Dwelling values across the country have fallen 4.1 per cent this year, but there’s little cause for concern, a property expert has said.
While Sydney and Melbourne’s slowdowns are pronounced, those who bought prior to the last year are likely to have still seen their property grow in value, said managing director at buyers’ agent Propertyology, Simon Pressley.
“The truth of the matter is that the underlying fundamentals of Australian property today haven’t been better for more than a decade.”
Investment home loan rates are set to stay low for the next several years.
In fact, most economists don’t see a rate rise until 2020 and others still predict the central bank could even cut rates next year.
Residential vacancy rates have tightened and housing supply is balanced.
Vacancy rates in the majority of Australian regions have tightened in 2018, Pressley noted.
And at the same time, housing supply is generally balanced outside of Sydney and Melbourne.
“We anticipate housing supply to significantly tighten over the next couple of years. That’s an important ingredient for price growth.”
World economies are looking good.
The US recently reported record GDP growth and an unemployment rate of 4 per cent. Around the world, various economies are also in their best shape since the GFC, Pressley said.
Jobs, jobs, jobs.
The Australian manufacturing sector added 85,000 jobs in the last year alone, while free trade agreements are also set to pave the way to more employment opportunities.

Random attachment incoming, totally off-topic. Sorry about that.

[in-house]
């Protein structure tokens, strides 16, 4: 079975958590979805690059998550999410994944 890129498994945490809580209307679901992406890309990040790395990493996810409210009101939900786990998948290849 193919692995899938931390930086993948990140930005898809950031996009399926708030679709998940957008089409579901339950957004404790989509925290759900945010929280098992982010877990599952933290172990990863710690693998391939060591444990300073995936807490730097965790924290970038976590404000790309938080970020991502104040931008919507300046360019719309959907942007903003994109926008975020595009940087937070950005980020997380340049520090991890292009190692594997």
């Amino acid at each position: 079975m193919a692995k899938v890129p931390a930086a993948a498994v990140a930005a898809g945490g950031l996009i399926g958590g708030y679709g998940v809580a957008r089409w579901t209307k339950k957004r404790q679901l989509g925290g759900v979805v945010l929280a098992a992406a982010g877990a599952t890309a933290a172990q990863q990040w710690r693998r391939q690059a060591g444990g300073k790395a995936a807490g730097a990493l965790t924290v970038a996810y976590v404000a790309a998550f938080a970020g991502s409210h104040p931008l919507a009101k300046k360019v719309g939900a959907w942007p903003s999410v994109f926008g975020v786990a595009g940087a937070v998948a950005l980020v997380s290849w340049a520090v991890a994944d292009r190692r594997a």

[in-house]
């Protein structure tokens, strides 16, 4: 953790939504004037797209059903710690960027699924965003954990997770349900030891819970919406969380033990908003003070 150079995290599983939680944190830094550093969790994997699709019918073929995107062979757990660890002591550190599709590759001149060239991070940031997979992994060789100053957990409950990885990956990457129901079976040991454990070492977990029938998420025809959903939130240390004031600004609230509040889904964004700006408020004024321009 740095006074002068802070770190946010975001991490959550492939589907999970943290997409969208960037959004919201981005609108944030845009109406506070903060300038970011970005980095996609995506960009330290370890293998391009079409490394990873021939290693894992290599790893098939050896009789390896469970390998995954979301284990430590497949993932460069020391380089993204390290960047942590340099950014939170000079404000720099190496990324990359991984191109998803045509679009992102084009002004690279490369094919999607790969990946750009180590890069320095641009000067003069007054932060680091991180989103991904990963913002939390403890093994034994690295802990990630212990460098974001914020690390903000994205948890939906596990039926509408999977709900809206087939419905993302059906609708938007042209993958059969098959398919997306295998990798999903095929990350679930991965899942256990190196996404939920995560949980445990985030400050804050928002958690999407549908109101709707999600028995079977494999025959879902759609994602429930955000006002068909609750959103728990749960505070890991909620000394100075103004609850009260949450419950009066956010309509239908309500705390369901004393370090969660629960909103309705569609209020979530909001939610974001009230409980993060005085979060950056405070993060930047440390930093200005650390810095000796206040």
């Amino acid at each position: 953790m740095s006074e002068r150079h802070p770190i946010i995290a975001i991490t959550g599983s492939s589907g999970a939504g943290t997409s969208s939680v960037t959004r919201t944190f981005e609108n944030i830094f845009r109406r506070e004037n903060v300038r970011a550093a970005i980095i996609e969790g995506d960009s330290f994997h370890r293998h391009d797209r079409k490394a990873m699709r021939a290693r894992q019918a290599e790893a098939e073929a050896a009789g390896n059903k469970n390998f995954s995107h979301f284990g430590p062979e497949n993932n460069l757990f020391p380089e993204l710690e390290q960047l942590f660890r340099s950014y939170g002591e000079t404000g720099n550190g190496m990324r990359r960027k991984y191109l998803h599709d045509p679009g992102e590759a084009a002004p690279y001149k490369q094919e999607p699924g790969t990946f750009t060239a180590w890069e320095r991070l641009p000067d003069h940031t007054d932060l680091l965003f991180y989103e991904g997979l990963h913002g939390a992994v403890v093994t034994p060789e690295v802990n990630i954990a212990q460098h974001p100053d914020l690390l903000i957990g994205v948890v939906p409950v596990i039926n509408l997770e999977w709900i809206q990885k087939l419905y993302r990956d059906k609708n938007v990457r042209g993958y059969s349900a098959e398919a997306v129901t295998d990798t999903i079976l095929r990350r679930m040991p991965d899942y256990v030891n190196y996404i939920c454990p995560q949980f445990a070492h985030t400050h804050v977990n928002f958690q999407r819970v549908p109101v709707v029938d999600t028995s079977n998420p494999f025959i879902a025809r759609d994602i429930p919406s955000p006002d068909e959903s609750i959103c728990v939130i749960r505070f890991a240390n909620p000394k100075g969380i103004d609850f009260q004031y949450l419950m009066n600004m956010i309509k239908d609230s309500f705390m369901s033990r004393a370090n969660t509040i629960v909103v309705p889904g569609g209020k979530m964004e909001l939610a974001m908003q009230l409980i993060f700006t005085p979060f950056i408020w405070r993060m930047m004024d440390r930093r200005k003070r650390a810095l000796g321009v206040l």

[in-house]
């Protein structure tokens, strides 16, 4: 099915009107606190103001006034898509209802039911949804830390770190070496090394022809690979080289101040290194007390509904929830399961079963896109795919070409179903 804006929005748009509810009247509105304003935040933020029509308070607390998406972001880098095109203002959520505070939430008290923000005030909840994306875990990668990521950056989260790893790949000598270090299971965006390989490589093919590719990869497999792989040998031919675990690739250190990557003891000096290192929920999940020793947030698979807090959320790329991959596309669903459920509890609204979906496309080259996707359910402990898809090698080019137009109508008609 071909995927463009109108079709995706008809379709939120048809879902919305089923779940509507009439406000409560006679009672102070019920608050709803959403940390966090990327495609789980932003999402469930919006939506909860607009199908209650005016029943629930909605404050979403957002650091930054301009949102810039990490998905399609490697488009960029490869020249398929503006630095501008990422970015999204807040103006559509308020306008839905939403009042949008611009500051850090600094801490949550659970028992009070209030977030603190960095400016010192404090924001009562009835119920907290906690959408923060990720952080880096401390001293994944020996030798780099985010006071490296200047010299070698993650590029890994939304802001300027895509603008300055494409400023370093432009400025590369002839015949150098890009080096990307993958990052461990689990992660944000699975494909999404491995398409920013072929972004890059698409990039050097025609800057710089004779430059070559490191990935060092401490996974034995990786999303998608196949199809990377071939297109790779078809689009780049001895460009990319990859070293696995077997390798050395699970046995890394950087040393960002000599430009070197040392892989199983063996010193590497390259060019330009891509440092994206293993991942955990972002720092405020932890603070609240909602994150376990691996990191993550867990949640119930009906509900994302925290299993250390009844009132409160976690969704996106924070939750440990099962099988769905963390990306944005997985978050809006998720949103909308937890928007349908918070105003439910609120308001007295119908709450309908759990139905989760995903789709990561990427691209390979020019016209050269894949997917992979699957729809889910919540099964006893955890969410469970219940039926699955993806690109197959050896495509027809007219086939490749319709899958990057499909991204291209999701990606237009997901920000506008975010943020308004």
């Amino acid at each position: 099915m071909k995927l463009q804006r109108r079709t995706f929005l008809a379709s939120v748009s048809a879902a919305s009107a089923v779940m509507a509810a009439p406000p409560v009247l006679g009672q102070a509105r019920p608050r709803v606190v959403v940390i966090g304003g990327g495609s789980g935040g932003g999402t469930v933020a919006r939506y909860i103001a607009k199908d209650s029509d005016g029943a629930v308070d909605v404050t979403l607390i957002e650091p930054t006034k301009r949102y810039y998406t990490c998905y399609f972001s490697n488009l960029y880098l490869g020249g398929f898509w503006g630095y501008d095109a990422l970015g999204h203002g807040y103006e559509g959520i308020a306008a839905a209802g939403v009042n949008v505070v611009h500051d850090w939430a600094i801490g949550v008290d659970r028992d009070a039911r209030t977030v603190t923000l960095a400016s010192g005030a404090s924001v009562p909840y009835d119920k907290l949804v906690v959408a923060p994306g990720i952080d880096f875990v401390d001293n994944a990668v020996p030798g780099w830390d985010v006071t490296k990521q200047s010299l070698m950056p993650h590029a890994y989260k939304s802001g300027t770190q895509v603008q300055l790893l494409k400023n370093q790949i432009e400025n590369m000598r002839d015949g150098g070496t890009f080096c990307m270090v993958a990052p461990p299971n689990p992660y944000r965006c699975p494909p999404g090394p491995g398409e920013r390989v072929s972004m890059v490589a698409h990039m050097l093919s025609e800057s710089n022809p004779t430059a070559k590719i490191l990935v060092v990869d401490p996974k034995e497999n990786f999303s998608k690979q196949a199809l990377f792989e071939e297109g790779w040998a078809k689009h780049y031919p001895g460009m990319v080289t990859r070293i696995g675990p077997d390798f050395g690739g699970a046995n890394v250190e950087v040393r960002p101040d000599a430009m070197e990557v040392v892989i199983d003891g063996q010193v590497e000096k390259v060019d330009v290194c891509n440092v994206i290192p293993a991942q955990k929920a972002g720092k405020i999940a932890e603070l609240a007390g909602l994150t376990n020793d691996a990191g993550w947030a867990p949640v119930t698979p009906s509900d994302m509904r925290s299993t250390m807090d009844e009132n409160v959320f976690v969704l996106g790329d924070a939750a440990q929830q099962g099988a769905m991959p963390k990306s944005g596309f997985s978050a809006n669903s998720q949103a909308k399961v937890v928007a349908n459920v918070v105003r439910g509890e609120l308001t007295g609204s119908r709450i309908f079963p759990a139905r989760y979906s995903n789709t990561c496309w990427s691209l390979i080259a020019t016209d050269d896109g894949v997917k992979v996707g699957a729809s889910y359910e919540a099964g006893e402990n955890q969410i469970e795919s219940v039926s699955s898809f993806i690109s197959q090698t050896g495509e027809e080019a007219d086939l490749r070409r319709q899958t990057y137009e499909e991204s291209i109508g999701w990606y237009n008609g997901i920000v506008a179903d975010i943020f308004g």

The unemployment rate is also falling to around 4.75 per cent – marking the lowest rate in a decade.
And according to ABS data, there were 200,320 jobs created in the two years ending September 2018 outside the capital cities.
Tourists love us.
International visitors spent $42.5 billion in the year to June 2018, helped along by the Aussie dollar which is expected to remain below USD$0.90 for the near future.
“[It] is very encouraging for Australian export businesses and their potential to create more jobs to keep pace with rising demand.”
On the other hand…
Property analysts at research house CoreLogic note borrowers have faced tougher conditions and higher rates in recent years as macroprudential measures designed to curb excessive investor activity took affect.
While these measures have largely been repealed, the impacts linger.
“Accessing credit has become incrementally more difficult and where investors and interest-only borrowers are having to pay higher mortgage rates,” research analyst Cameron Kusher said.
He said the findings of the Royal Commission into the banking sector have the potential to trigger further softening.
However Kusher’s forecast pales in comparison to Aussie Home Loans’ John Symonds’.
Speaking earlier this year, he warned that changes to negative gearing would be akin to detonating a “nuclear bomb” on the Australian property market and economy by extension.
The federal election, slated for April or May next year, will see Labor promise to reform negative gearing and capital gains tax concessions.
The changes would apply to new property investors and would see property investors only gain negative gearing benefits when investing in newly built dwellings.
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